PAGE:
Few outsiders can imagine the challenges of creating a new museum in Iraq. Just a week before the Basrah Museum was scheduled to open inside a converted former palace of Saddam Hussein today (27 September) most of the collection had yet to arrive from Baghdad.
The Basrah Museum has been planned for eight years and will join the National Museum in Baghdad as one of the most important institutions in Iraq. For the first time in a generation, the people of southern Iraq will have their own museum—a great achievement under extremely difficult circumstances.
Evacuated to Baghdad
The city’s old museum, in Basra’s historic centre, was looted during the first Gulf War in 1991 and damaged during the 2003 invasion. Fortunately, much of the collection had already been evacuated to Baghdad. The museum’s former director, Mudhar Abd Alhay, was shot dead amid communal violence in 2005.
Three years later, Alhay’s successor, Qahtan Alabeed, took up the dream of re-establishing a museum in Basra. The British Army and the British Museum agreed to help create a new museum with proper security, climate control, regular opening hours and modern displays. The plan was to take over the 1990 Lakeside Palace, which had been used by the British Army after the overthrow of Saddam.
Progress has been slow, largely because of fundraising problems in Iraq. At an early stage, the Basra Provincial Council promised a $3m contribution but, because of budgetary problems, the funds were never provided. Most of the funding has been supplied by the UK-based Friends of Basrah Museum. The charity, founded by John Curtis, a former keeper at the British Museum, has raised nearly £500,000, largely through contributions from the oil company BP.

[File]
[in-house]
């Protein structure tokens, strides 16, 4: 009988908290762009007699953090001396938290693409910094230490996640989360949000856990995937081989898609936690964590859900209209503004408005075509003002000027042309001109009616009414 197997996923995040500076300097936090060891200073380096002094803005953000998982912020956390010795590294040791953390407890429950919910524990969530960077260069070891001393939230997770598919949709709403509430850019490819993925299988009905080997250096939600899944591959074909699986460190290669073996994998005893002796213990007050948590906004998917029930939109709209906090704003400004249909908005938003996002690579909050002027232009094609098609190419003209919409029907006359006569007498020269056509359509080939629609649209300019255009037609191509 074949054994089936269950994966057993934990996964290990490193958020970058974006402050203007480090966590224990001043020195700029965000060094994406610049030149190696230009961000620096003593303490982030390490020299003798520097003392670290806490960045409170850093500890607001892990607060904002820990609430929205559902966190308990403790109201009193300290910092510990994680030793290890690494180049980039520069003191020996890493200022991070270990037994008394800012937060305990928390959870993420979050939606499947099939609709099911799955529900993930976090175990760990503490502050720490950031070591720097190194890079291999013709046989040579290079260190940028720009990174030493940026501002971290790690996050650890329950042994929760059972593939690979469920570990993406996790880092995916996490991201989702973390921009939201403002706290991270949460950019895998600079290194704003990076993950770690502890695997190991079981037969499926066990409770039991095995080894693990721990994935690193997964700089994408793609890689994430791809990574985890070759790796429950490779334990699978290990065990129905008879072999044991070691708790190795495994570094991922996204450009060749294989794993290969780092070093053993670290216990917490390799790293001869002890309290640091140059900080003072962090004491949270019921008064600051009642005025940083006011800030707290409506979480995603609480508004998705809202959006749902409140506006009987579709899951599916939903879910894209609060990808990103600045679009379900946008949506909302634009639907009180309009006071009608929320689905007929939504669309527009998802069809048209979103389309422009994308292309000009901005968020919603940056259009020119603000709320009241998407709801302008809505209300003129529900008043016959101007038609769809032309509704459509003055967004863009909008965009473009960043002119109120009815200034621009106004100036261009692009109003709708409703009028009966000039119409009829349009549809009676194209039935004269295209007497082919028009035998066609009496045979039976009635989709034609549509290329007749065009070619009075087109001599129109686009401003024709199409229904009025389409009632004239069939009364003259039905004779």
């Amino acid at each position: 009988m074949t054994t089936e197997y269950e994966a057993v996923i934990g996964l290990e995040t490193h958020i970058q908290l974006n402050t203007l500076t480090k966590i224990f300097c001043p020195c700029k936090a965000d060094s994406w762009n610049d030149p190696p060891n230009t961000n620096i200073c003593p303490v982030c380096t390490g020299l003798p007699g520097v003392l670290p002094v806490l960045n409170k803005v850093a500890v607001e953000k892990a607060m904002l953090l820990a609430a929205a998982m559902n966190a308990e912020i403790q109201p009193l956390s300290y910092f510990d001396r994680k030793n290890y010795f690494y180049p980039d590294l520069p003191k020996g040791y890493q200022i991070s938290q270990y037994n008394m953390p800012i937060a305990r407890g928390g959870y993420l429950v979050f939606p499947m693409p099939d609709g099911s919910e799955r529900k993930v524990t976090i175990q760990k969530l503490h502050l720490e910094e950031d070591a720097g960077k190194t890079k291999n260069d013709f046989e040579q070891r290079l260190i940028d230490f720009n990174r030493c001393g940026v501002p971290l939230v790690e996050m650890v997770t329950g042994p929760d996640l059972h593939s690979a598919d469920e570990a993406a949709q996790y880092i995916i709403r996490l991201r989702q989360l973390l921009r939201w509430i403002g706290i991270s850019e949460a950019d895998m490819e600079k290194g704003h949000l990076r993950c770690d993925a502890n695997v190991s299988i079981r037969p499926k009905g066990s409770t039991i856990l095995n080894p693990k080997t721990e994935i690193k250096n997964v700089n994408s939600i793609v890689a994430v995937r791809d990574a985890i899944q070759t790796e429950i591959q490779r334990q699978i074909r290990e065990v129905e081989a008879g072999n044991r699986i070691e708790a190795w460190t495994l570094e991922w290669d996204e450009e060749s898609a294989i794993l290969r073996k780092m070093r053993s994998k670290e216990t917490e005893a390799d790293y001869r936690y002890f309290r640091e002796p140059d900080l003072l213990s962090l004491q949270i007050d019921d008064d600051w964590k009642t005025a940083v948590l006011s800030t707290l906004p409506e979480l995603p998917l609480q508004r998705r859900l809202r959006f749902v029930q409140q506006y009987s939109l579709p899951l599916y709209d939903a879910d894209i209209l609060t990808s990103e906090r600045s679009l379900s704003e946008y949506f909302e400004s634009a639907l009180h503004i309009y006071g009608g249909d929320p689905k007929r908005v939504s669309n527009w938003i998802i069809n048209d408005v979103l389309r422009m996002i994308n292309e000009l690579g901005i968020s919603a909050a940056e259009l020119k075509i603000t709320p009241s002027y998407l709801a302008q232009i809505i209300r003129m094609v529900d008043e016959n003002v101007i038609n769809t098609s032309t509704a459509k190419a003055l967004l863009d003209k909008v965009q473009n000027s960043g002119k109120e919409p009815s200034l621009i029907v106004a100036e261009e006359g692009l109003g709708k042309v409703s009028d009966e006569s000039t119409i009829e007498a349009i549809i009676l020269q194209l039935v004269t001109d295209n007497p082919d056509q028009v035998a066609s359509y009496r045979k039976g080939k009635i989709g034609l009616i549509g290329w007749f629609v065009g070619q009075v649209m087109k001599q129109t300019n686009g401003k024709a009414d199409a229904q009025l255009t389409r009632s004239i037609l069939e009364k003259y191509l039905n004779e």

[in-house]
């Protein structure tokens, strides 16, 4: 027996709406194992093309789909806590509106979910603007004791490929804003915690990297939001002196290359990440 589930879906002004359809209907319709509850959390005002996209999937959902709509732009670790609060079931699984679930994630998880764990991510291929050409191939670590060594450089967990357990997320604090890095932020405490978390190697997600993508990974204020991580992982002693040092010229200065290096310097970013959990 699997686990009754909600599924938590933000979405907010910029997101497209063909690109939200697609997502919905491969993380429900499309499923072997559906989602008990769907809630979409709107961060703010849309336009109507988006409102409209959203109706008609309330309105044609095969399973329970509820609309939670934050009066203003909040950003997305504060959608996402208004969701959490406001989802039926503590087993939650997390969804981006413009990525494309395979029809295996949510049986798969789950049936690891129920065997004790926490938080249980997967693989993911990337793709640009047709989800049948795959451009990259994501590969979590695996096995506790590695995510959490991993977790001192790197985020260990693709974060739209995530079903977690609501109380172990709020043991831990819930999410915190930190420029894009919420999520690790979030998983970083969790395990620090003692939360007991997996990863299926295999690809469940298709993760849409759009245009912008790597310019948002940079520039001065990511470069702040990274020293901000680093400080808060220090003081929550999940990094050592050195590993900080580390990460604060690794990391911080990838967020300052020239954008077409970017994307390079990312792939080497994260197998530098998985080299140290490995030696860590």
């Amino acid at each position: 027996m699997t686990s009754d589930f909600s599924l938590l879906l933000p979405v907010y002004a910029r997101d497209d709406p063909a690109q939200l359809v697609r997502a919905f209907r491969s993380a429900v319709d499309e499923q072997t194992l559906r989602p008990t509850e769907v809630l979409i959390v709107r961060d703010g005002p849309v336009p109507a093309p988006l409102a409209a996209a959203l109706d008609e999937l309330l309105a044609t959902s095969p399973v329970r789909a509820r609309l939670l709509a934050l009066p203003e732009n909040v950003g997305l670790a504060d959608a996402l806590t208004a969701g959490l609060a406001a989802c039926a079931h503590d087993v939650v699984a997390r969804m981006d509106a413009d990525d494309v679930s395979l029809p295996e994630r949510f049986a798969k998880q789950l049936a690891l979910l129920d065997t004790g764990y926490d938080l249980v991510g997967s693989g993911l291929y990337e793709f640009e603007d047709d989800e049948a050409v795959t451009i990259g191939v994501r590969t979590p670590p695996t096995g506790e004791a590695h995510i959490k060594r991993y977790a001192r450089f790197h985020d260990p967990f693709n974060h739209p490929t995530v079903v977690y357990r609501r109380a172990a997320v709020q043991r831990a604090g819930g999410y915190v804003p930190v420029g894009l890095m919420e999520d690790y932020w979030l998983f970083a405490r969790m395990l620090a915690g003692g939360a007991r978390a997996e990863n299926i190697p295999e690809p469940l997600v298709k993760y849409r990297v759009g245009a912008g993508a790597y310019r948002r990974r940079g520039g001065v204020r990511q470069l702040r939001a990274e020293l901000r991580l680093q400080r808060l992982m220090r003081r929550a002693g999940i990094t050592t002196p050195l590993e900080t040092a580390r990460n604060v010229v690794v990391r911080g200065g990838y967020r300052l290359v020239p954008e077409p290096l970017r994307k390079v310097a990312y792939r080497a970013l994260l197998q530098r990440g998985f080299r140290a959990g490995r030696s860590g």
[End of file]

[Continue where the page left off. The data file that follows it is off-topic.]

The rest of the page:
The museum still lacks the funds to open fully. Alabeed has decided instead to launch the project piecemeal, beginning with a gallery dedicated to the history of the Basra region from around BC300 to the 19th century. The remaining three spaces—which cover Sumer, Babylon and Assyria—are expected to open in the next few years. The museum estimates the project will cost an additional £450,000 to complete. A grant under consideration by the UK’s Cultural Protection Fund would provide the necessary funds; a decision is expected in late November.
Alabeed’s latest challenge has been to secure the artefacts. For years, the old museum’s collection has been in the stores of the National Museum in Baghdad, controlled by the State Board of Antiquities and Heritage. After prolonged negotiations, officials agreed to loan 550 objects to Basra, including some from the city’s original collection. They will join 160 items, mainly Ottoman objects, that never left the city.
Transporting the objects to Basra—500km away by road—is yet another obstacle. Authorities must approve the works’ transfer and provide a military escort. The shipment was put on hold because of the Eid al-Adha holidays. Alabeed now expects the objects to arrive just a week before the planned opening. “That hardly gives us much time to put hundreds of objects into showcases,” he says.
Even after the works have arrived, there will be more difficulties to face. Many of the artefacts are small (including 150 coins) and will only partially fill the 400 sq. m gallery. Yet Alabeed’s vision remains ambitious. Disappointed with the quality of the loans, he is lobbying the culture minister to upgrade them after the museum opens.
Alabeed has also recruited 40 volunteers to assist the museum, a rarity in the Middle East. He hopes that the institution’s education facility will become “a cultural centre” for the region. And he plans to make up for the museum’s lack of archaeological material by encouraging excavations to provide additional finds for display.
The State Board of Antiquities and Heritage is due to fund the museum’s daily operations. Although there is still some communal violence in the Basra region, Isil does not operate there, and Alabeed says the area is relatively safe for Iraq. Steel doors have been installed and vulnerable windows blocked to safeguard the collection.